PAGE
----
Three Cheers

Plate #507

Plate #607

Plate #776

Plate #891

Plate #963

Bowl #981

Plate #1359

Plate #1569

Bowl #1800

Plate #1802

Bowl #1967

Plate #1992

Plate #2028

Plate #2073

Box #4104

Plate #2789

Plate #2853

Plate #3492

Box #4104

Plate #4126

Bowl #4490

Bowl #4755

Plate #4914

Bowl #5259


Still Life




Reclining Figure

Shell III



There are things you can do in enamel that you can't do in anything else... The permanence of the color and that marvelous surface and depth of color that gives it so much life.
Ellamarie Woolley (1913 - 1976)

It's almost like magic because you put this powder on and it melts and becomes something else.  The colors are so good and so different from paint.
Jackson Woolley (1910 - 1992)

The San Diego-based artists Ellamarie and Jackson Woolley were introduced to enameling in 1947 through a demonstration given by ceramist Richard Petterson at Scripps College in Claremont, California.  Jackson Woolley was in his second year of studies at the Claremont Graduate School and this single workshop changed the course of the young couple’s life.

Ellamarie Packard was born in San Diego in 1913.  After studying at San Diego State College (now known as California State University, San Diego) and the Art Center School in Los Angeles, she taught at the Francis W. Parker School in San Diego.  While there she met and married fellow artist Jackson Woolley.  Jackson Woolley was born in Pittsburgh in 1910. He studied at the Carnegie Institute of Technology where he received his bachelor’s degree in theater in 1930.  Trained as a Shakespearean actor, he moved to San Diego in 1935 to perform at the Old Globe Theater.  After serving in the army during World War II, Jackson moved with his wife Ellamarie, whom he had married in 1940, to Claremont to pursue studies in art at the Claremont Graduate School.  During the course of his studies there in 1946 and 1947, the Woolleys became a central part of the Pomona Valley art community.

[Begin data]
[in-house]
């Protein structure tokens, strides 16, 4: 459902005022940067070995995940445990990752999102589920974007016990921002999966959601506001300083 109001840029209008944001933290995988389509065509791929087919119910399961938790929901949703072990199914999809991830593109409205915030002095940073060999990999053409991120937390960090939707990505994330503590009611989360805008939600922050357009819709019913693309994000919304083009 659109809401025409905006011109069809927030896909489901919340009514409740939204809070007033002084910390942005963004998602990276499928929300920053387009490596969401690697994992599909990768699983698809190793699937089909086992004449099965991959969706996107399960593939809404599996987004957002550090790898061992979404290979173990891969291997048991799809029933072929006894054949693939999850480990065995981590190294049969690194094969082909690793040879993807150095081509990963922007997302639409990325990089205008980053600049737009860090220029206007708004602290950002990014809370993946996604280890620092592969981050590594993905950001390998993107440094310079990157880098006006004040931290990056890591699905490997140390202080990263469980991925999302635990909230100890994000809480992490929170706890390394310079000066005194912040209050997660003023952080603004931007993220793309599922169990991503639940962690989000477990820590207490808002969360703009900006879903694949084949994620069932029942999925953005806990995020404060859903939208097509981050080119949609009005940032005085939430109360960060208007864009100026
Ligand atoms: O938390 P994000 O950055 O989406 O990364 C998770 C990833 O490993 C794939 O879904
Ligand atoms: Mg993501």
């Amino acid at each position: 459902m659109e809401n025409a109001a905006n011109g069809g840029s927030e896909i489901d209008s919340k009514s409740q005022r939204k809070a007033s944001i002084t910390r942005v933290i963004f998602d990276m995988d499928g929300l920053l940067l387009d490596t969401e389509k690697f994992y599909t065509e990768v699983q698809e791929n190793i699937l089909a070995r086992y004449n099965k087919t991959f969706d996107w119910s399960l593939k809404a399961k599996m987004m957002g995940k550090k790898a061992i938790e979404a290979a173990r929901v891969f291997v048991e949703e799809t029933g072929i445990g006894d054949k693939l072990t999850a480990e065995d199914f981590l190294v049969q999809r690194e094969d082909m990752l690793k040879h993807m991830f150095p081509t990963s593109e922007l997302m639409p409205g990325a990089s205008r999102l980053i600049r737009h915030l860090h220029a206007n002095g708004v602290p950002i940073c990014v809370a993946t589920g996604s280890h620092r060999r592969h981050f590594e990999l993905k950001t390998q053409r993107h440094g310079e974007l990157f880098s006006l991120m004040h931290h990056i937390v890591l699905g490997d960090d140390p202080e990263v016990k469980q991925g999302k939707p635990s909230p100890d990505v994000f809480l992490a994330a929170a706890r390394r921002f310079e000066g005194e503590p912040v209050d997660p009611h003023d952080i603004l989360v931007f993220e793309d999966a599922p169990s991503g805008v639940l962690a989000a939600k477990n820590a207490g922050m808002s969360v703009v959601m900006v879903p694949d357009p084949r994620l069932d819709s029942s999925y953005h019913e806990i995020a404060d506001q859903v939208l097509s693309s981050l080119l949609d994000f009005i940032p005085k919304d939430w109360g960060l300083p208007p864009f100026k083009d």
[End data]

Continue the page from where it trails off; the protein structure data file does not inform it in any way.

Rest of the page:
The Woolleys’ earliest enamels, made between 1947 and 1953, were for the most part functional, intended for use or display in homes and offices.  Among their favorite forms were plates, ashtrays, and boxes.  While occasionally each artist worked separately, most of this early work was produced through a close collaborative partnership between husband and wife.  They signed and numbered these pieces sequentially based on the order in which they were produced.  Like the work of the Cubist painters who inspired them, the Woolleys’ compositions included overlapping images of faces and figures, seen from varying points of view, suggesting multiple vantage points and perspectives.

Starting around 1953, they each began to produce wall-mounted plaques on their own, signing them independently.  Gradually their enamels – both their independent and their collaborative work – became more formal and abstract.  Over time, each artist adopted an increasingly inventive approach to form and structure.  In his later work, Jackson Woolley cut copper panels into smaller segments, often altering them before applying layers of transparent or opaque enamel.  Through this process he created enamels with richly textured and visually opulent surfaces.  In the late 1950s and 1960s, Ellamarie Woolley’s panels also became increasingly abstract.  Influenced by Pop and Op art trends popular in the late 1960s, Ellamarie Woolley created a series of two-dimensional enamel panels which through the placement of color and shape appear to move in and out of space.  Immensely prolific and with an expansive vision for integrating their medium into daily life, the Woolleys also produced large scale architectural murals, usually made from a combination of smaller enamel panels, in theaters and other public spaces throughout California.

Active during a period of dynamic growth and development in the enamels field, Ellamarie and Jackson Woolley significantly advanced enameling through their individual work as well as the work they produced in partnership with one another.